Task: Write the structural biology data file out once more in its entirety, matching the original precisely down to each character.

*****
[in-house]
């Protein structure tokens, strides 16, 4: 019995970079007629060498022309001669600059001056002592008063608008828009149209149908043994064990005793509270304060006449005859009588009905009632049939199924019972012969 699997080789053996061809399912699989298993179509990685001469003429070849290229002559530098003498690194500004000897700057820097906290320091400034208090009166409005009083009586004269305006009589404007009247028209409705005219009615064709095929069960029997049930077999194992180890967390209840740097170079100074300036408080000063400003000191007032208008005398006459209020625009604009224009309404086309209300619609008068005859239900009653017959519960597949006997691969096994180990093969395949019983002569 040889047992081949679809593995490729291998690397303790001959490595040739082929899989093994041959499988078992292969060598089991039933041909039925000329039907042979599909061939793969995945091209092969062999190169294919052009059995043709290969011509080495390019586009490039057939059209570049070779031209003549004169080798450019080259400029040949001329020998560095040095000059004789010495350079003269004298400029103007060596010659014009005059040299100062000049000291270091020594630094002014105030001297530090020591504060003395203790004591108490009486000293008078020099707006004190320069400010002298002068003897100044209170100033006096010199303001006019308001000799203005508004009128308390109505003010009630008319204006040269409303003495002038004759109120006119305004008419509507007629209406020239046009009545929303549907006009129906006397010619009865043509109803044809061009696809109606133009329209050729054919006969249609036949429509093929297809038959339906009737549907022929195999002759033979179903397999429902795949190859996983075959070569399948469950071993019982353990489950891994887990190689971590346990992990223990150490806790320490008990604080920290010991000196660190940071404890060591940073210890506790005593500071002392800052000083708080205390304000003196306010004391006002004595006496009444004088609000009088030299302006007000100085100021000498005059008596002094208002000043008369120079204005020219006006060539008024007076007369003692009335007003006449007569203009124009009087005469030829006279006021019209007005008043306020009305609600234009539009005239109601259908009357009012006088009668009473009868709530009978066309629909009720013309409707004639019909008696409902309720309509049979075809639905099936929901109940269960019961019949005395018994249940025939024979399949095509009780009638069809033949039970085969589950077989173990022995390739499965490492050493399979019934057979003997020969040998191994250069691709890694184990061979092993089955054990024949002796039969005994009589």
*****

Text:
[in-house]
């Protein structure tokens, strides 16, 4: 019995970079007629060498022309001669600059001056002592008063608008828009149209149908043994064990005793509270304060006449005859009588009905009632049939199924019972012969 699997080789053996061809399912699989298993179509990685001469003429070849290229002559530098003498690194500004000897700057820097906290320091400034208090009166409005009083009586004269305006009589404007009247028209409705005219009615064709095929069960029997049930077999194992180890967390209840740097170079100074300036408080000063400003000191007032208008005398006459209020625009604009224009309404086309209300619609008068005859239900009653017959519960597949006997691969096994180990093969395949019983002569 040889047992081949679809593995490729291998690397303790001959490595040739082929899989093994041959499988078992292969060598089991039933041909039925000329039907042979599909061939793969995945091209092969062999190169294919052009059995043709290969011509080495390019586009490039057939059209570049070779031209003549004169080798450019080259400029040949001329020998560095040095000059004789010495350079003269004298400029103007060596010659014009005059040299100062000049000291270091020594630094002014105030001297530090020591504060003395203790004591108490009486000293008078020099707006004190320069400010002298002068003897100044209170100033006096010199303001006019308001000799203005508004009128308390109505003010009630008319204006040269409303003495002038004759109120006119305004008419509507007629209406020239046009009545929303549907006009129906006397010619009865043509109803044809061009696809109606133009329209050729054919006969249609036949429509093929297809038959339906009737549907022929195999002759033979179903397999429902795949190859996983075959070569399948469950071993019982353990489950891994887990190689971590346990992990223990150490806790320490008990604080920290010991000196660190940071404890060591940073210890506790005593500071002392800052000083708080205390304000003196306010004391006002004595006496009444004088609000009088030299302006007000100085100021000498005059008596002094208002000043008369120079204005020219006006060539008024007076007369003692009335007003006449007569203009124009009087005469030829006279006021019209007005008043306020009305609600234009539009005239109601259908009357009012006088009668009473009868709530009978066309629909009720013309409707004639019909008696409902309720309509049979075809639905099936929901109940269960019961019949005395018994249940025939024979399949095509009780009638069809033949039970085969589950077989173990022995390739499965490492050493399979019934057979003997020969040998191994250069691709890694184990061979092993089955054990024949002796039969005994009589």